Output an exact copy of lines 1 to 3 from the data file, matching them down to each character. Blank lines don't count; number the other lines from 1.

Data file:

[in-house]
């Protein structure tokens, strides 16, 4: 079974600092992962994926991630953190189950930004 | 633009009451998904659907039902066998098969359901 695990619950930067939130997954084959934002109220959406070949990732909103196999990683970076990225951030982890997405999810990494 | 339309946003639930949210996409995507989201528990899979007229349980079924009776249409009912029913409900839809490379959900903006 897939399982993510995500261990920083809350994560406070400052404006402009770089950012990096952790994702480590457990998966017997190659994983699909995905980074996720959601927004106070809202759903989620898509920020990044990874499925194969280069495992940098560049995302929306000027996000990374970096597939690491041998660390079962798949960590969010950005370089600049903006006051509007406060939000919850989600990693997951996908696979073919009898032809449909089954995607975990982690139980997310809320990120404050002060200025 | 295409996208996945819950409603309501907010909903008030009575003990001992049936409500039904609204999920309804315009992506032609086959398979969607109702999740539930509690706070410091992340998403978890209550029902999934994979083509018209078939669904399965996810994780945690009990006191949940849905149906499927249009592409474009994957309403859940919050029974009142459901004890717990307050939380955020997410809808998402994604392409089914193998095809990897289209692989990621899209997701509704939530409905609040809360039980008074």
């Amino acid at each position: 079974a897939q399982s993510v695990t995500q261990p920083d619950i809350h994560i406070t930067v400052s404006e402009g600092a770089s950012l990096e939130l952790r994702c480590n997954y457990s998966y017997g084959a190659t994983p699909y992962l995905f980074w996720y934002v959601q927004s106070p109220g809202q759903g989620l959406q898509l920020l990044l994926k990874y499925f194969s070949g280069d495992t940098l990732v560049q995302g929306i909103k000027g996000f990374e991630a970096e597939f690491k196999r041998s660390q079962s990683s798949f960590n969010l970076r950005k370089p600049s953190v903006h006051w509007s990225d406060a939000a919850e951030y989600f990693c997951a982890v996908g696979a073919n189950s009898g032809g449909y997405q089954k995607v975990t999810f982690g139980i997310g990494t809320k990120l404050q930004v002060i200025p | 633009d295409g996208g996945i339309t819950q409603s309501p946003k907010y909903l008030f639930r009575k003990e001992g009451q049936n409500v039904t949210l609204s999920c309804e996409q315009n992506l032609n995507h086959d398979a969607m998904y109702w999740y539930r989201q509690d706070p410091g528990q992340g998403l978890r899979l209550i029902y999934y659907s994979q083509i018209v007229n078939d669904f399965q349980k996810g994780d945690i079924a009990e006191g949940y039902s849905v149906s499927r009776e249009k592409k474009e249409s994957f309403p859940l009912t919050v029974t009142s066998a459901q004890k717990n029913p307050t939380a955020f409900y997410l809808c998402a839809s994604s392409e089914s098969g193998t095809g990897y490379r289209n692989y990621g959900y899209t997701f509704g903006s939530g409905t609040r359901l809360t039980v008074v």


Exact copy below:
[in-house]
């Protein structure tokens, strides 16, 4: 079974600092992962994926991630953190189950930004 | 633009009451998904659907039902066998098969359901 695990619950930067939130997954084959934002109220959406070949990732909103196999990683970076990225951030982890997405999810990494 | 339309946003639930949210996409995507989201528990899979007229349980079924009776249409009912029913409900839809490379959900903006 897939399982993510995500261990920083809350994560406070400052404006402009770089950012990096952790994702480590457990998966017997190659994983699909995905980074996720959601927004106070809202759903989620898509920020990044990874499925194969280069495992940098560049995302929306000027996000990374970096597939690491041998660390079962798949960590969010950005370089600049903006006051509007406060939000919850989600990693997951996908696979073919009898032809449909089954995607975990982690139980997310809320990120404050002060200025 | 295409996208996945819950409603309501907010909903008030009575003990001992049936409500039904609204999920309804315009992506032609086959398979969607109702999740539930509690706070410091992340998403978890209550029902999934994979083509018209078939669904399965996810994780945690009990006191949940849905149906499927249009592409474009994957309403859940919050029974009142459901004890717990307050939380955020997410809808998402994604392409089914193998095809990897289209692989990621899209997701509704939530409905609040809360039980008074």
């Amino acid at each position: 079974a897939q399982s993510v695990t995500q261990p920083d619950i809350h994560i406070t930067v400052s404006e402009g600092a770089s950012l990096e939130l952790r994702c480590n997954y457990s998966y017997g084959a190659t994983p699909y992962l995905f980074w996720y934002v959601q927004s106070p109220g809202q759903g989620l959406q898509l920020l990044l994926k990874y499925f194969s070949g280069d495992t940098l990732v560049q995302g929306i909103k000027g996000f990374e991630a970096e597939f690491k196999r041998s660390q079962s990683s798949f960590n969010l970076r950005k370089p600049s953190v903006h006051w509007s990225d406060a939000a919850e951030y989600f990693c997951a982890v996908g696979a073919n189950s009898g032809g449909y997405q089954k995607v975990t999810f982690g139980i997310g990494t809320k990120l404050q930004v002060i200025p | 633009d295409g996208g996945i339309t819950q409603s309501p946003k907010y909903l008030f639930r009575k003990e001992g009451q049936n409500v039904t949210l609204s999920c309804e996409q315009n992506l032609n995507h086959d398979a969607m998904y109702w999740y539930r989201q509690d706070p410091g528990q992340g998403l978890r899979l209550i029902y999934y659907s994979q083509i018209v007229n078939d669904f399965q349980k996810g994780d945690i079924a009990e006191g949940y039902s849905v149906s499927r009776e249009k592409k474009e249409s994957f309403p859940l009912t919050v029974t009142s066998a459901q004890k717990n029913p307050t939380a955020f409900y997410l809808c998402a839809s994604s392409e089914s098969g193998t095809g990897y490379r289209n692989y990621g959900y899209t997701f509704g903006s939530g409905t609040r359901l809360t039980v008074v």